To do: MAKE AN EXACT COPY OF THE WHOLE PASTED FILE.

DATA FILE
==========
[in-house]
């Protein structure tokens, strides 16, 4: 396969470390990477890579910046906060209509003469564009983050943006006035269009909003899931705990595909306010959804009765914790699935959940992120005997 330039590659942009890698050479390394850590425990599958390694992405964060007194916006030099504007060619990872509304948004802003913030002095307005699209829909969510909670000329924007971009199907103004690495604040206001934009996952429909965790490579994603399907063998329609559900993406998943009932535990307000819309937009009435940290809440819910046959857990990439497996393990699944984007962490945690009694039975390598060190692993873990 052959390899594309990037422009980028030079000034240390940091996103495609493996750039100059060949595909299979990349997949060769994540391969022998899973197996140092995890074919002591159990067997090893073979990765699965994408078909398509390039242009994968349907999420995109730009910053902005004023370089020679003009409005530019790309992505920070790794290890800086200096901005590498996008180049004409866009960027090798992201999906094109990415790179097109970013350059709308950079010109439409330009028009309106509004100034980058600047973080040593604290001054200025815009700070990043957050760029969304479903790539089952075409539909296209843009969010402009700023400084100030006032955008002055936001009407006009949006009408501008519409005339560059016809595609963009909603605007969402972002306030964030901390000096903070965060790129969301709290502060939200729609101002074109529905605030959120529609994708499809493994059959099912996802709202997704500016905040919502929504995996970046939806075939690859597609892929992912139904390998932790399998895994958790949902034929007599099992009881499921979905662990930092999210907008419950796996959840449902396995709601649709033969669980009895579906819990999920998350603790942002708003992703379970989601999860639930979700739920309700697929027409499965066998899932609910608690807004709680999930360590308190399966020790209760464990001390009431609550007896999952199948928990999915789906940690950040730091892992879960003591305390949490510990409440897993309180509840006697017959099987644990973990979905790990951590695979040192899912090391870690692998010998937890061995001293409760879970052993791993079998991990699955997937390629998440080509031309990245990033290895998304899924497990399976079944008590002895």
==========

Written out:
[in-house]
């Protein structure tokens, strides 16, 4: 396969470390990477890579910046906060209509003469564009983050943006006035269009909003899931705990595909306010959804009765914790699935959940992120005997 330039590659942009890698050479390394850590425990599958390694992405964060007194916006030099504007060619990872509304948004802003913030002095307005699209829909969510909670000329924007971009199907103004690495604040206001934009996952429909965790490579994603399907063998329609559900993406998943009932535990307000819309937009009435940290809440819910046959857990990439497996393990699944984007962490945690009694039975390598060190692993873990 052959390899594309990037422009980028030079000034240390940091996103495609493996750039100059060949595909299979990349997949060769994540391969022998899973197996140092995890074919002591159990067997090893073979990765699965994408078909398509390039242009994968349907999420995109730009910053902005004023370089020679003009409005530019790309992505920070790794290890800086200096901005590498996008180049004409866009960027090798992201999906094109990415790179097109970013350059709308950079010109439409330009028009309106509004100034980058600047973080040593604290001054200025815009700070990043957050760029969304479903790539089952075409539909296209843009969010402009700023400084100030006032955008002055936001009407006009949006009408501008519409005339560059016809595609963009909603605007969402972002306030964030901390000096903070965060790129969301709290502060939200729609101002074109529905605030959120529609994708499809493994059959099912996802709202997704500016905040919502929504995996970046939806075939690859597609892929992912139904390998932790399998895994958790949902034929007599099992009881499921979905662990930092999210907008419950796996959840449902396995709601649709033969669980009895579906819990999920998350603790942002708003992703379970989601999860639930979700739920309700697929027409499965066998899932609910608690807004709680999930360590308190399966020790209760464990001390009431609550007896999952199948928990999915789906940690950040730091892992879960003591305390949490510990409440897993309180509840006697017959099987644990973990979905790990951590695979040192899912090391870690692998010998937890061995001293409760879970052993791993079998991990699955997937390629998440080509031309990245990033290895998304899924497990399976079944008590002895």